In Longmont, the town where I've lived for the past twelve years, the City Council has been grappling with the issue of whether to allow hydraulic fracturing, more commonly called fracking, to take place within city limits. The predictable arguments have already begun: Do you heat your house or drive a car? Then you're already pro-fracking, because being against it makes no sense. Do communities want to risk groundwater pollution and other unknown effects of the practice of fracking? Then let municipalities, rather than state and federal governments, decide if and how they want to proceed with fracking.

Last weekend the fracking debate literally came to my door, or rather, the door of my current workplace, Cheese Importers. A local group was collecting signatures for an initiative they seek to put on the November ballot that would ban fracking. One of my co-workers argued that these people are stupid.

Now I do have some questions about the wisdom of fracking in urban areas like the one where I live, so I might very well be one of the "stupid" people who signs the petition. I may even vote for a continued ban on fracking in Longmont, if enough stupid people actually sign the petition. I''m also trying very hard to reverse a lifelong tendency to personalize everything that is said and done in my presence.

"They do have the right to petition. It's a First Amendment right." (Pretty smart response, huh? I'm still drafting off my trip to Washington.)

"Yeah, the right to be stupid," he said, before walking away.

True enough. Everyone risks being stupid when they take a stand, especially when opponents are at least as equally convinced that their viewpoint is correct. I also wanted to laugh, because that's a funny thing to say. But I have to be honest, I was also personalizing. I flinched at the thought that he might think I'm stupid.

Just so you know, I have a lot of respect for this guy. He served in Afghanistan, and the dude knows how to work. He doesn't think anything's beneath him. One thing I'm wondering, though--isn't one of the things he served for was for peoples' right to petition, even to be stupid?

Or is the freedom isn't free argument really about ensuring that everyone sees the world in the same way, i.e., that every military action that our country takes is morally sanctified? I won't be coy about stating my opinion--freedom of speech trumps a country's freedom to make war against any other country it pleases.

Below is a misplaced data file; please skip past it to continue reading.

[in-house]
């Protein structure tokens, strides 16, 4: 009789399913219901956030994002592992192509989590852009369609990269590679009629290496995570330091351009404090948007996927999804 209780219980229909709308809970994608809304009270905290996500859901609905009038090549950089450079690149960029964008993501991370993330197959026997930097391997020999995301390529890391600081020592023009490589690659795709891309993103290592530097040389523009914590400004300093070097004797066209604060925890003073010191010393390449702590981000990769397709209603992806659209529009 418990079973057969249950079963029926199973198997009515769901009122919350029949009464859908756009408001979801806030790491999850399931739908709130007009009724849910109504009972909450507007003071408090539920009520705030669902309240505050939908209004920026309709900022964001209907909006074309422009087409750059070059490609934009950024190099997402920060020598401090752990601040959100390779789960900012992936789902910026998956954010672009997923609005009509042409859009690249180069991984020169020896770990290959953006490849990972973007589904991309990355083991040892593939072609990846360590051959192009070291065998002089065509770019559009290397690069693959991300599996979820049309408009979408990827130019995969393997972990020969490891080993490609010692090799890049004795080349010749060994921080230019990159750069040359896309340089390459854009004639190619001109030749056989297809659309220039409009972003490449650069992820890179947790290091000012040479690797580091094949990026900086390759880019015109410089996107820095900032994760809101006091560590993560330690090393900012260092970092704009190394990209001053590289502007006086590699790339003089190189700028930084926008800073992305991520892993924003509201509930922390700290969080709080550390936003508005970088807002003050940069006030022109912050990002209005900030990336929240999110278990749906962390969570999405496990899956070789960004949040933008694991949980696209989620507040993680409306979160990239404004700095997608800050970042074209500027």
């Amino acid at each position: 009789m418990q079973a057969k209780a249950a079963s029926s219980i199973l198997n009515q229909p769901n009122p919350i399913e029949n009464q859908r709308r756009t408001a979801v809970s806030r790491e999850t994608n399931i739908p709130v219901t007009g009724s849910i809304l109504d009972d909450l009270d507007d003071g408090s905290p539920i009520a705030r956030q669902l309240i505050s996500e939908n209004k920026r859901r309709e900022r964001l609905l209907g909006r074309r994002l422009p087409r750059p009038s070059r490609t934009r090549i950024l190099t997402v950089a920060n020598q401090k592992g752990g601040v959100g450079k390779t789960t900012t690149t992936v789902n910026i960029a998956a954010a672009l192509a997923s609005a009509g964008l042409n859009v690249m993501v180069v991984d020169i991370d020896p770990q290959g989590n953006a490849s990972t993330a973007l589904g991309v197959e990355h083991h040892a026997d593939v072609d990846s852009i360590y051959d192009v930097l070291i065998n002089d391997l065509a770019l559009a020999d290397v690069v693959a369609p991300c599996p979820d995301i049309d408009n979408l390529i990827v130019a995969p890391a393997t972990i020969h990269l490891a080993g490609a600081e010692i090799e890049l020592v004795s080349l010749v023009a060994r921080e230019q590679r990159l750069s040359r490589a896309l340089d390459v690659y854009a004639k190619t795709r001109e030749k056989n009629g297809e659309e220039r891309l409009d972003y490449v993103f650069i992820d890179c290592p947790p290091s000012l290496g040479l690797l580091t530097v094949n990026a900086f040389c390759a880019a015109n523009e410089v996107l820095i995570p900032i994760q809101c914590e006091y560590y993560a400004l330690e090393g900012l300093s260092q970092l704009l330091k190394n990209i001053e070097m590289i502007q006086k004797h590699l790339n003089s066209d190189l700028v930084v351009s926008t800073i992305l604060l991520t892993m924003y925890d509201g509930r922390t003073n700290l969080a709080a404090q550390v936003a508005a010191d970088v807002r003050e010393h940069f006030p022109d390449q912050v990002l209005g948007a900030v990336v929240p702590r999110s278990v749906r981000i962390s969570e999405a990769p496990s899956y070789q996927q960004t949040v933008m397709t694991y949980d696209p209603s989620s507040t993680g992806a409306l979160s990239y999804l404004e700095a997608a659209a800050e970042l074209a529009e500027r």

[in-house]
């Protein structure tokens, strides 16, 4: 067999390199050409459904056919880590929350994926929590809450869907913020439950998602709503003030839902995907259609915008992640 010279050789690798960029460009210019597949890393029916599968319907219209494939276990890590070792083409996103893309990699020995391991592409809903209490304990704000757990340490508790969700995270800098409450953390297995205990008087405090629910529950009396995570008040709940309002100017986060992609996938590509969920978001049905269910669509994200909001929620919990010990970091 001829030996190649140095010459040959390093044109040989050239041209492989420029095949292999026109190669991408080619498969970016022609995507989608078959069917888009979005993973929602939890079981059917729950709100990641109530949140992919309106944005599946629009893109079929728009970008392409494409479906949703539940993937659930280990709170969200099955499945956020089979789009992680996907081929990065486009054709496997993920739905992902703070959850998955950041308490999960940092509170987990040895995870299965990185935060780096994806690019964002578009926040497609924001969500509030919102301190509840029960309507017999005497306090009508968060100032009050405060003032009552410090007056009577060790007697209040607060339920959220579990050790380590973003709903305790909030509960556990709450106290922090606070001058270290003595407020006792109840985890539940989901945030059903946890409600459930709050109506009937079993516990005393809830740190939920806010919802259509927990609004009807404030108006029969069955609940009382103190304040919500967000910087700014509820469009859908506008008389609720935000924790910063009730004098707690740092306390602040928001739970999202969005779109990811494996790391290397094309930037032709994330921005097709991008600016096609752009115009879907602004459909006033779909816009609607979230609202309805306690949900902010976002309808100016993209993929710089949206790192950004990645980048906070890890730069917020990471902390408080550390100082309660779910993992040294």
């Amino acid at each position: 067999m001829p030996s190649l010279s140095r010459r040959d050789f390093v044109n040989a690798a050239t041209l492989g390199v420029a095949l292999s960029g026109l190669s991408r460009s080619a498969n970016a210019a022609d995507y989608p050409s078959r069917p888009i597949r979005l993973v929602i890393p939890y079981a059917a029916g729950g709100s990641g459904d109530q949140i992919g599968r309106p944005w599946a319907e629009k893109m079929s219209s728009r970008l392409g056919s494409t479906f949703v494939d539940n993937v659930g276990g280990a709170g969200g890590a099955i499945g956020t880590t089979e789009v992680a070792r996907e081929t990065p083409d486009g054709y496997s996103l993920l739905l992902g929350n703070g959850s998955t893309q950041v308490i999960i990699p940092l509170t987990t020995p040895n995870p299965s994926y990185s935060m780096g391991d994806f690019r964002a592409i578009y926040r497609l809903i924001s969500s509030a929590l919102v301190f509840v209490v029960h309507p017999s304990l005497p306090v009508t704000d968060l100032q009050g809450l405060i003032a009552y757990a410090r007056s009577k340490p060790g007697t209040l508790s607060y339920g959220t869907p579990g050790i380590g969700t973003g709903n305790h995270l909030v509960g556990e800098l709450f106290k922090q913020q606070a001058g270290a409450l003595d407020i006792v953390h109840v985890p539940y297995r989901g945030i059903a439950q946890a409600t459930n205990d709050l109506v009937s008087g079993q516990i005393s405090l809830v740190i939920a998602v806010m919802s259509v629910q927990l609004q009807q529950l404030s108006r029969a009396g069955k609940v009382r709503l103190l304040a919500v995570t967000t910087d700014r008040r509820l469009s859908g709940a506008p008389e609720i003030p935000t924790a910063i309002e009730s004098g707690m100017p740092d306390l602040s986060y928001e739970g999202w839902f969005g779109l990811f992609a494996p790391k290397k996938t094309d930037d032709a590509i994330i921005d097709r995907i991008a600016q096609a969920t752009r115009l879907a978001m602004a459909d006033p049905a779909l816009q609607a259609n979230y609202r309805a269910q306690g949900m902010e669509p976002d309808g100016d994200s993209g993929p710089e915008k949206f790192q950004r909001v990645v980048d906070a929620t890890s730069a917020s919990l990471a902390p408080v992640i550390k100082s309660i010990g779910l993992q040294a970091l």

Wednesday, June 6, 2012

Dulce et decorum est pro patria mori?

Translation: "Sweet and fitting it is to die for one's country." (Horace's Odes)

I accompanied my eighth-grade son's class to Arlington National Cemetery the Sunday before Memorial Day. I am not known for my pro-war credentials, so I expected to feel uncomfortable at the least, and downright annoyed at worse. Memorial Day Eve is a special time to visit Arlington, where 300,000 American flags graced every grave. I appreciate that act of devotion. I like to think that each of the people who placed the flags said a little blessing as they worked. As we walked along the pleasant grounds of what was once Robert E. Lee's home, it struck me that the tombstones were themselves an ode to the armed services' devotion to bringing order of chaos. As a poetic device, I appreciate that. Order is good. It doesn't erase the fact that legions of war dead, and those who suffered through yet survived the brutality of combat, lie beneath the ground.

We went to the Kennedy family's plot. John and Bobby died so long ago they might as well have lived at the same time as Horace. But I was surprised to find myself moved to tears when I came to Teddy's grave. There's no denying that the man was an old sinner, but I ended up respecting him for his ability to get things done in our national legislature, a feat that appears to have died with him. There were several medals from labor unions atop his grave, and a St. Christopher medal, and some coins and other tokens people had left behind. Maybe I had such a strong response because he died almost three years ago. I don't know. But like I said, it surprised me.

The brother of a seventh-grade student from the middle school had been recently buried in Arlington, and she had asked us to visit his grave. All 45 of us walked to the recent graves. That was also very moving.

So back to what Horace said. I'm always put off when I hear people say that freedom isn't free. To me, that means that somebody else's child or spouse or close relative or friend has had to give their lives so we can be free. Wars keep getting more and more expensive, literally and figuratively, and less and less do they serve the holy purposes stated by our leaders. How many wars have we had to end all wars, and yet war still rages in Afghanistan and Darfur and is brewing elsewhere?

We behave as if someday we're going to get the whole war thing right, when only God has the power to make all things right. Because we as a species seem to be almost incapable of it. The best we can do is to stop making things wrong.